Unsettling Conversations at Waterloo: Open Classroom for History 247 – Mennonite History

When:
5 March 2018 @ 6:00 pm
2018-03-05T18:00:00-05:00
2018-03-05T18:30:00-05:00
Where:
Brubacher House
Frank Tompa Drive
c/o BRH - 200 University Ave. W, Waterloo, ON N2L 3G1
Canada
Contact:
Trevor Holmes
+1-519-888-4567;ext=33408

In the wake of recent acquittals in the murders of Colten Boushie and Tina Fontaine and the ensuing national discussions, a diverse group of faculty are opening their classrooms or hosting teach-ins and conversations during the week of March 5, to talk about the ways in which structural racism exists and supports systemic and interpersonal violence toward Indigenous people. All are welcome at these events, whether you have experience with the ideas or are simply curious about what different disciplinary or interdisciplinary lenses bring to the table.

As researchers and teachers, we are exploring how we think and feel about these trials and the connections between them, our research, and our presence as settlers/guests on the Haldimand Tract. We are putting together a series of events not because we share a unified vision of what needs to be done, or a political position, but rather to initiate a culture of robust, respectful and uncomfortable conversation around indigenous-settler relations among non-indigenous peoples. We hope that this will expand the space available for facilitating the exchange of experiences, challenges, and questions as we address the complexity of socially relevant issues in education.

Some of the topics we invite everyone to consider include:
Where does racism come from historically, and how is it maintained presently, in the very fabric of what is currently called Canada?
What is settler privilege and power, and how does it contribute to ongoing genocide?
How does land ownership operate in the production of a nation, and what other ways are there to think about land?

________________

Monday, Mar 5, 2018
Hagey Hall Hub second floor “Treehouse” room*, 11:30 am -12:50 pm
Open Classroom for PACS 301 – Settler Colonial Violence
Narendran Kumarakulasingam, Peace and Conflict Studies
With guest Craig Fortier, Social Development Studies
“Settler (In)justice: A Conversation about Land”

How and why are indigenous bodies continually targeted for elimination in Canada? What is our connection here at the university with the killings of Colten Boushie, Tina Fontaine and myriad others? You are invited to join PACS 301 for a conversation about land, bodies and (in)justice.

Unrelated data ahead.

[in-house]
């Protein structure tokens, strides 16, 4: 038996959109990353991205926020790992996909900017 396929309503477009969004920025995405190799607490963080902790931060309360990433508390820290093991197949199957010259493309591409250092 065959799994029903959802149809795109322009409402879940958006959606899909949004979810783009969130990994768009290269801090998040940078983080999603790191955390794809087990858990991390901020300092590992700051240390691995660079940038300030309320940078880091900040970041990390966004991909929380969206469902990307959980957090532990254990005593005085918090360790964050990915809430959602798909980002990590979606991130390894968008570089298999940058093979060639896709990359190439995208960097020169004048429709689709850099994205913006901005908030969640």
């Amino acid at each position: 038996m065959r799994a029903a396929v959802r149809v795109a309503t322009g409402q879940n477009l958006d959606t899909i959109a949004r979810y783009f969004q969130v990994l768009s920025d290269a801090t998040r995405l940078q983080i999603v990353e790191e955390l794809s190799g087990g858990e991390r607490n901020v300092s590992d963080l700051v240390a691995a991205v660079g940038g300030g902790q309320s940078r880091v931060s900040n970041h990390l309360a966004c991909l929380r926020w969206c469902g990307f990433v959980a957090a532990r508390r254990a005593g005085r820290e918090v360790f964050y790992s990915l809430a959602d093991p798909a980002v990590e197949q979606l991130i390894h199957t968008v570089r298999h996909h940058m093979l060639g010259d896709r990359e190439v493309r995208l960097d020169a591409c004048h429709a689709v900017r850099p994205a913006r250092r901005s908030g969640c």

*Accessibility note: “Treehouse” is at the top of the first flight of stairs on the left. Hagey Hub elevator does NOT work. Working elevator is in old Hagey wing next to the Hub.
________________

Monday, Mar 5, 2018
Location Brubacher House, 6 pm
Open Classroom for History 247 – Mennonite History
Marlene Epp, History/Peace and Conflict Studies
“Settler Family Stories on Indigenous Land in Waterloo”

________________

Wednesday, Mar 7, 2018
Room ML 349, 11:30-12:50
Open Classroom for Phil 371 / WS 365 – Philosophy of Race
Shannon Dea, Philosophy
Discussing Chapter 1 of Sheila Cote-Meek’s Colonized Classrooms.
________________

Wednesday, Mar 7, 2018
Room TBA, 3 pm – 4 pm
Presentation and discussion
Sorouja Moll, Drama and Speech Communication
“Rhetoric of Nation Building: Archive, Media, and Discourses of Race”
________________

Friday, Mar 9, 2018
Room TBA, Noon-1:30 pm
Presentations and discussion
Trevor Holmes, Women’s Studies
“Settler and Indigenous figures in the narrative production of Algonquin Park as Crown Land”
Reina Neufeldt, Peace and Conflict Studies
“‘Off my land?’ A story of fear, loss and trying to find a new way forward from Stoney Knoll, Saskatchewan”
Frankie Condon, English Literature
“Rhetorical listening and the decentering of settler dys-consciousness”
________________

We also recommend talks and events the same week, such as

Angry Inuk | cinema politica

Sorry Is As Sorry Does: Apologies and Beyond, in an Era of Reconciliation, Redress and Resurgence | Arts | University of Waterloo

Resources for further reflection and action

Truth and Reconciliation Response Projects | University of Waterloo

100 ways to Indigenize and decolonize academic programs and courses (PDF, 713 kBytes)

#StandingRockSyllabus – NYC Stands with Standing Rock

The myth of the Wheat King and the killing of Colten Boushie

Unsettling Conversations at Waterloo – Google Docs

Author: KWPeace

KWPeace is a website to link the many Peace and Social Justice organizations in Kitchener, Waterloo, Cambridge, and the Waterloo Region townships. KWPeace tries to provide a comprehensive calendar of events.